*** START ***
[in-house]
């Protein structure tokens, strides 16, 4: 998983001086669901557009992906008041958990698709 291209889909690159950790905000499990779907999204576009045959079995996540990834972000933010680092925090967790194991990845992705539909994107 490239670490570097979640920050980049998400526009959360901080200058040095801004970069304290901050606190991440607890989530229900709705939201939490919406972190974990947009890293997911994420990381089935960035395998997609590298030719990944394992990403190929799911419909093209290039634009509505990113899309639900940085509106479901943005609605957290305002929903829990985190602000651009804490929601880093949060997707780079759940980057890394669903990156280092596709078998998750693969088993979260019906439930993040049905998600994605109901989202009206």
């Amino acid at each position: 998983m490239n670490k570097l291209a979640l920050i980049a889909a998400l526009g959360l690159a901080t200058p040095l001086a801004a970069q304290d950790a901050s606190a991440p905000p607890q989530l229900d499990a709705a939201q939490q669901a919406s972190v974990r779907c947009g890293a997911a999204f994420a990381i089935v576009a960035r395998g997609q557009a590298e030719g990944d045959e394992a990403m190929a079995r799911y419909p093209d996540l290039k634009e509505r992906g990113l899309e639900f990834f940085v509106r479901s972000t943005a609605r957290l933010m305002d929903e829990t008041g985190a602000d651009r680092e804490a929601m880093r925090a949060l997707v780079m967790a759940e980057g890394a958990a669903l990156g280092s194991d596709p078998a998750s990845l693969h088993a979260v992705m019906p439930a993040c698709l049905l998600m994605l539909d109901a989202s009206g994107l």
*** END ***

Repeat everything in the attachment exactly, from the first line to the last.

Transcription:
[in-house]
């Protein structure tokens, strides 16, 4: 998983001086669901557009992906008041958990698709 291209889909690159950790905000499990779907999204576009045959079995996540990834972000933010680092925090967790194991990845992705539909994107 490239670490570097979640920050980049998400526009959360901080200058040095801004970069304290901050606190991440607890989530229900709705939201939490919406972190974990947009890293997911994420990381089935960035395998997609590298030719990944394992990403190929799911419909093209290039634009509505990113899309639900940085509106479901943005609605957290305002929903829990985190602000651009804490929601880093949060997707780079759940980057890394669903990156280092596709078998998750693969088993979260019906439930993040049905998600994605109901989202009206």
């Amino acid at each position: 998983m490239n670490k570097l291209a979640l920050i980049a889909a998400l526009g959360l690159a901080t200058p040095l001086a801004a970069q304290d950790a901050s606190a991440p905000p607890q989530l229900d499990a709705a939201q939490q669901a919406s972190v974990r779907c947009g890293a997911a999204f994420a990381i089935v576009a960035r395998g997609q557009a590298e030719g990944d045959e394992a990403m190929a079995r799911y419909p093209d996540l290039k634009e509505r992906g990113l899309e639900f990834f940085v509106r479901s972000t943005a609605r957290l933010m305002d929903e829990t008041g985190a602000d651009r680092e804490a929601m880093r925090a949060l997707v780079m967790a759940e980057g890394a958990a669903l990156g280092s194991d596709p078998a998750s990845l693969h088993a979260v992705m019906p439930a993040c698709l049905l998600m994605l539909d109901a989202s009206g994107l």